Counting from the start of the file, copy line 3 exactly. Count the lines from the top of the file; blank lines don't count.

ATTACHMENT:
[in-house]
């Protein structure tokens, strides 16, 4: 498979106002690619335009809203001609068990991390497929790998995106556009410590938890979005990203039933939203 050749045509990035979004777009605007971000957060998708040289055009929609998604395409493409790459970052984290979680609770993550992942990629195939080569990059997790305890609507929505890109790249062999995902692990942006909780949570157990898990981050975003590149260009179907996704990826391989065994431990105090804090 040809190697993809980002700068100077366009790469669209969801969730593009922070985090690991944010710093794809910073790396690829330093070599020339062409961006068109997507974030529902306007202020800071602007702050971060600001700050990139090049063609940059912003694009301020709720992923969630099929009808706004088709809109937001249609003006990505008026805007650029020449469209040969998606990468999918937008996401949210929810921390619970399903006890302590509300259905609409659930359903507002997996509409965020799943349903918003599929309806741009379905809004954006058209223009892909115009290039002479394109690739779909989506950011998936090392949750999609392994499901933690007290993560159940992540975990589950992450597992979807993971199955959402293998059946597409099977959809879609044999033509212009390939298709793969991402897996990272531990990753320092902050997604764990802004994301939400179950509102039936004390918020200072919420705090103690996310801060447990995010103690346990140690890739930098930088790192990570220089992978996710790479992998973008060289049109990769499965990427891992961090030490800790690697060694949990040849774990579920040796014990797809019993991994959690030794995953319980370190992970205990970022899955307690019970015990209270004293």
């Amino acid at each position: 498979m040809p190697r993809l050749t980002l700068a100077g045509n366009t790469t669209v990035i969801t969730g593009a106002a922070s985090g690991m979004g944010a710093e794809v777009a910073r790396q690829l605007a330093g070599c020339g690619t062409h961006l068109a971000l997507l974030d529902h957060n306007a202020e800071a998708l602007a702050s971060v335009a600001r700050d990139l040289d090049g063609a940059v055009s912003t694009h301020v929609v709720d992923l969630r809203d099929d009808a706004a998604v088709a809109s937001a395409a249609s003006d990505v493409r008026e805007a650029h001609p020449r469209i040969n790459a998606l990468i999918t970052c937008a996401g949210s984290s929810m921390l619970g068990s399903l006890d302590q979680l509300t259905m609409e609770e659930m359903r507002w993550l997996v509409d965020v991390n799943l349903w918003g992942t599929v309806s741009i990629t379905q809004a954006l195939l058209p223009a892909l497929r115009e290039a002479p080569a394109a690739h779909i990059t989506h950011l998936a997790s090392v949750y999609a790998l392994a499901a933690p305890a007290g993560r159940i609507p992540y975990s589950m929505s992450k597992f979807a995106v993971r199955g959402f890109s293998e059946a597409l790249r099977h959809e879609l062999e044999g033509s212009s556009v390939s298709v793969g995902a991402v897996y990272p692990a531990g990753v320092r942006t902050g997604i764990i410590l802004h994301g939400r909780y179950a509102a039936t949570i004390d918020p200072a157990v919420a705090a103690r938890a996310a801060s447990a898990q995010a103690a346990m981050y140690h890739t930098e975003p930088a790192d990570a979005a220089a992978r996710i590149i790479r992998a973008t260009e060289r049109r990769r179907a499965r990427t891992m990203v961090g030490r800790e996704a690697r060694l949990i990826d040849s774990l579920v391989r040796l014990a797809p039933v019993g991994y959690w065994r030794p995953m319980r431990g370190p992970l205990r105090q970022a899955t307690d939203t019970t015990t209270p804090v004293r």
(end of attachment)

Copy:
């Amino acid at each position: 498979m040809p190697r993809l050749t980002l700068a100077g045509n366009t790469t669209v990035i969801t969730g593009a106002a922070s985090g690991m979004g944010a710093e794809v777009a910073r790396q690829l605007a330093g070599c020339g690619t062409h961006l068109a971000l997507l974030d529902h957060n306007a202020e800071a998708l602007a702050s971060v335009a600001r700050d990139l040289d090049g063609a940059v055009s912003t694009h301020v929609v709720d992923l969630r809203d099929d009808a706004a998604v088709a809109s937001a395409a249609s003006d990505v493409r008026e805007a650029h001609p020449r469209i040969n790459a998606l990468i999918t970052c937008a996401g949210s984290s929810m921390l619970g068990s399903l006890d302590q979680l509300t259905m609409e609770e659930m359903r507002w993550l997996v509409d965020v991390n799943l349903w918003g992942t599929v309806s741009i990629t379905q809004a954006l195939l058209p223009a892909l497929r115009e290039a002479p080569a394109a690739h779909i990059t989506h950011l998936a997790s090392v949750y999609a790998l392994a499901a933690p305890a007290g993560r159940i609507p992540y975990s589950m929505s992450k597992f979807a995106v993971r199955g959402f890109s293998e059946a597409l790249r099977h959809e879609l062999e044999g033509s212009s556009v390939s298709v793969g995902a991402v897996y990272p692990a531990g990753v320092r942006t902050g997604i764990i410590l802004h994301g939400r909780y179950a509102a039936t949570i004390d918020p200072a157990v919420a705090a103690r938890a996310a801060s447990a898990q995010a103690a346990m981050y140690h890739t930098e975003p930088a790192d990570a979005a220089a992978r996710i590149i790479r992998a973008t260009e060289r049109r990769r179907a499965r990427t891992m990203v961090g030490r800790e996704a690697r060694l949990i990826d040849s774990l579920v391989r040796l014990a797809p039933v019993g991994y959690w065994r030794p995953m319980r431990g370190p992970l205990r105090q970022a899955t307690d939203t019970t015990t209270p804090v004293r």